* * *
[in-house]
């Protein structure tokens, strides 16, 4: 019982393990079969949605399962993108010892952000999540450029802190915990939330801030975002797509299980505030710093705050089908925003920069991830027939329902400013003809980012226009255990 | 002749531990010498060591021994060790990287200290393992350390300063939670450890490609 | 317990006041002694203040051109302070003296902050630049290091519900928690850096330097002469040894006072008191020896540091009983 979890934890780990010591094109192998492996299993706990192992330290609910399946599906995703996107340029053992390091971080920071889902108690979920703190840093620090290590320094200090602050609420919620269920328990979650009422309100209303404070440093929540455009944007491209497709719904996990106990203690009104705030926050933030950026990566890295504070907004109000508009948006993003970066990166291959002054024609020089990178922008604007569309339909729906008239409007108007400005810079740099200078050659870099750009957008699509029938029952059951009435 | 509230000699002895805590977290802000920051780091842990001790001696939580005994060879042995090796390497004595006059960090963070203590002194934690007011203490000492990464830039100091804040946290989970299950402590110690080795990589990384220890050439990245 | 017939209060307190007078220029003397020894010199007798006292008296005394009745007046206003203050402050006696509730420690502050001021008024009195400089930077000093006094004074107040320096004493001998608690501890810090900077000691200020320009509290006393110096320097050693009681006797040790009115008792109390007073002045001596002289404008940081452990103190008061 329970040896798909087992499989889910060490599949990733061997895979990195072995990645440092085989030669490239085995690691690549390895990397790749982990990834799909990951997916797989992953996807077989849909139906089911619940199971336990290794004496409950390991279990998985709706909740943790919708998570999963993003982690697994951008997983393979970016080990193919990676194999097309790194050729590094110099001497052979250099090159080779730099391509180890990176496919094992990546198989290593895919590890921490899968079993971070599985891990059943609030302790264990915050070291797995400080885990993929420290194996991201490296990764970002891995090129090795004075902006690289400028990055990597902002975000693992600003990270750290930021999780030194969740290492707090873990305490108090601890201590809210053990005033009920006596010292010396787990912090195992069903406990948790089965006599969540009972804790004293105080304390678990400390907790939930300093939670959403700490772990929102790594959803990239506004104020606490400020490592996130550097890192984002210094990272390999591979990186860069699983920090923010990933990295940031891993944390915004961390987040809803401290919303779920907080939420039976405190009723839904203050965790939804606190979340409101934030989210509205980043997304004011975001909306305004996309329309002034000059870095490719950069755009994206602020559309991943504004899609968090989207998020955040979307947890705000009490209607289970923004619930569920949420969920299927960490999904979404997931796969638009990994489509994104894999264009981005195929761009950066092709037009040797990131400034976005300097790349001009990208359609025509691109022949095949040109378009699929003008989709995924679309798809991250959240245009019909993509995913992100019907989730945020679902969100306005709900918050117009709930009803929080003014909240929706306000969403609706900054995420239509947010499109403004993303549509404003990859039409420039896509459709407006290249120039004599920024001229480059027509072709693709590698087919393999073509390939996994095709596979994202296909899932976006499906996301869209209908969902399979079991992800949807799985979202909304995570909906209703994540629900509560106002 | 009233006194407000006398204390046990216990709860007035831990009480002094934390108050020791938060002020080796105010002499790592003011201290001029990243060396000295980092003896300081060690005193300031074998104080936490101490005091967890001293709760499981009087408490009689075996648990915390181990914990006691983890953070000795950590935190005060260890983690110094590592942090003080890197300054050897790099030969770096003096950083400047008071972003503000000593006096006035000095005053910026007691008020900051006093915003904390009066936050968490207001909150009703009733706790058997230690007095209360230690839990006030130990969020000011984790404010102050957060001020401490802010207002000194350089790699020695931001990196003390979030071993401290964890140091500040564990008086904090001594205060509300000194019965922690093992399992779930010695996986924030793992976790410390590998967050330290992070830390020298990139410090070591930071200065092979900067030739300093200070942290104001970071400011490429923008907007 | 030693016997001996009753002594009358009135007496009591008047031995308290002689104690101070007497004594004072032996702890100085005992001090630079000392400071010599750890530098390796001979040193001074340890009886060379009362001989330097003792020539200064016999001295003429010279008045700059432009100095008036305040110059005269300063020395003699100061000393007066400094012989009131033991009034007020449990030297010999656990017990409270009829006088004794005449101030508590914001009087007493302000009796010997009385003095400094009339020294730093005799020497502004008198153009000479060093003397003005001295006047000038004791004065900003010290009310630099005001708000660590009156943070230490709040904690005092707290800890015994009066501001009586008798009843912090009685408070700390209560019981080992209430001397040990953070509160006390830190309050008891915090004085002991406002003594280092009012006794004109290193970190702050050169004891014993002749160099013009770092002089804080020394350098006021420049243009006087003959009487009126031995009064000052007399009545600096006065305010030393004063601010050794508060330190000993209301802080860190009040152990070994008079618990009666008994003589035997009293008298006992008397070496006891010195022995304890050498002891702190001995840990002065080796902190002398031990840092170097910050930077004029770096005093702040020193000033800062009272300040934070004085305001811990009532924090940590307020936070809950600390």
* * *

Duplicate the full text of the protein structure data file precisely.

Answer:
[in-house]
């Protein structure tokens, strides 16, 4: 019982393990079969949605399962993108010892952000999540450029802190915990939330801030975002797509299980505030710093705050089908925003920069991830027939329902400013003809980012226009255990 | 002749531990010498060591021994060790990287200290393992350390300063939670450890490609 | 317990006041002694203040051109302070003296902050630049290091519900928690850096330097002469040894006072008191020896540091009983 979890934890780990010591094109192998492996299993706990192992330290609910399946599906995703996107340029053992390091971080920071889902108690979920703190840093620090290590320094200090602050609420919620269920328990979650009422309100209303404070440093929540455009944007491209497709719904996990106990203690009104705030926050933030950026990566890295504070907004109000508009948006993003970066990166291959002054024609020089990178922008604007569309339909729906008239409007108007400005810079740099200078050659870099750009957008699509029938029952059951009435 | 509230000699002895805590977290802000920051780091842990001790001696939580005994060879042995090796390497004595006059960090963070203590002194934690007011203490000492990464830039100091804040946290989970299950402590110690080795990589990384220890050439990245 | 017939209060307190007078220029003397020894010199007798006292008296005394009745007046206003203050402050006696509730420690502050001021008024009195400089930077000093006094004074107040320096004493001998608690501890810090900077000691200020320009509290006393110096320097050693009681006797040790009115008792109390007073002045001596002289404008940081452990103190008061 329970040896798909087992499989889910060490599949990733061997895979990195072995990645440092085989030669490239085995690691690549390895990397790749982990990834799909990951997916797989992953996807077989849909139906089911619940199971336990290794004496409950390991279990998985709706909740943790919708998570999963993003982690697994951008997983393979970016080990193919990676194999097309790194050729590094110099001497052979250099090159080779730099391509180890990176496919094992990546198989290593895919590890921490899968079993971070599985891990059943609030302790264990915050070291797995400080885990993929420290194996991201490296990764970002891995090129090795004075902006690289400028990055990597902002975000693992600003990270750290930021999780030194969740290492707090873990305490108090601890201590809210053990005033009920006596010292010396787990912090195992069903406990948790089965006599969540009972804790004293105080304390678990400390907790939930300093939670959403700490772990929102790594959803990239506004104020606490400020490592996130550097890192984002210094990272390999591979990186860069699983920090923010990933990295940031891993944390915004961390987040809803401290919303779920907080939420039976405190009723839904203050965790939804606190979340409101934030989210509205980043997304004011975001909306305004996309329309002034000059870095490719950069755009994206602020559309991943504004899609968090989207998020955040979307947890705000009490209607289970923004619930569920949420969920299927960490999904979404997931796969638009990994489509994104894999264009981005195929761009950066092709037009040797990131400034976005300097790349001009990208359609025509691109022949095949040109378009699929003008989709995924679309798809991250959240245009019909993509995913992100019907989730945020679902969100306005709900918050117009709930009803929080003014909240929706306000969403609706900054995420239509947010499109403004993303549509404003990859039409420039896509459709407006290249120039004599920024001229480059027509072709693709590698087919393999073509390939996994095709596979994202296909899932976006499906996301869209209908969902399979079991992800949807799985979202909304995570909906209703994540629900509560106002 | 009233006194407000006398204390046990216990709860007035831990009480002094934390108050020791938060002020080796105010002499790592003011201290001029990243060396000295980092003896300081060690005193300031074998104080936490101490005091967890001293709760499981009087408490009689075996648990915390181990914990006691983890953070000795950590935190005060260890983690110094590592942090003080890197300054050897790099030969770096003096950083400047008071972003503000000593006096006035000095005053910026007691008020900051006093915003904390009066936050968490207001909150009703009733706790058997230690007095209360230690839990006030130990969020000011984790404010102050957060001020401490802010207002000194350089790699020695931001990196003390979030071993401290964890140091500040564990008086904090001594205060509300000194019965922690093992399992779930010695996986924030793992976790410390590998967050330290992070830390020298990139410090070591930071200065092979900067030739300093200070942290104001970071400011490429923008907007 | 030693016997001996009753002594009358009135007496009591008047031995308290002689104690101070007497004594004072032996702890100085005992001090630079000392400071010599750890530098390796001979040193001074340890009886060379009362001989330097003792020539200064016999001295003429010279008045700059432009100095008036305040110059005269300063020395003699100061000393007066400094012989009131033991009034007020449990030297010999656990017990409270009829006088004794005449101030508590914001009087007493302000009796010997009385003095400094009339020294730093005799020497502004008198153009000479060093003397003005001295006047000038004791004065900003010290009310630099005001708000660590009156943070230490709040904690005092707290800890015994009066501001009586008798009843912090009685408070700390209560019981080992209430001397040990953070509160006390830190309050008891915090004085002991406002003594280092009012006794004109290193970190702050050169004891014993002749160099013009770092002089804080020394350098006021420049243009006087003959009487009126031995009064000052007399009545600096006065305010030393004063601010050794508060330190000993209301802080860190009040152990070994008079618990009666008994003589035997009293008298006992008397070496006891010195022995304890050498002891702190001995840990002065080796902190002398031990840092170097910050930077004029770096005093702040020193000033800062009272300040934070004085305001811990009532924090940590307020936070809950600390």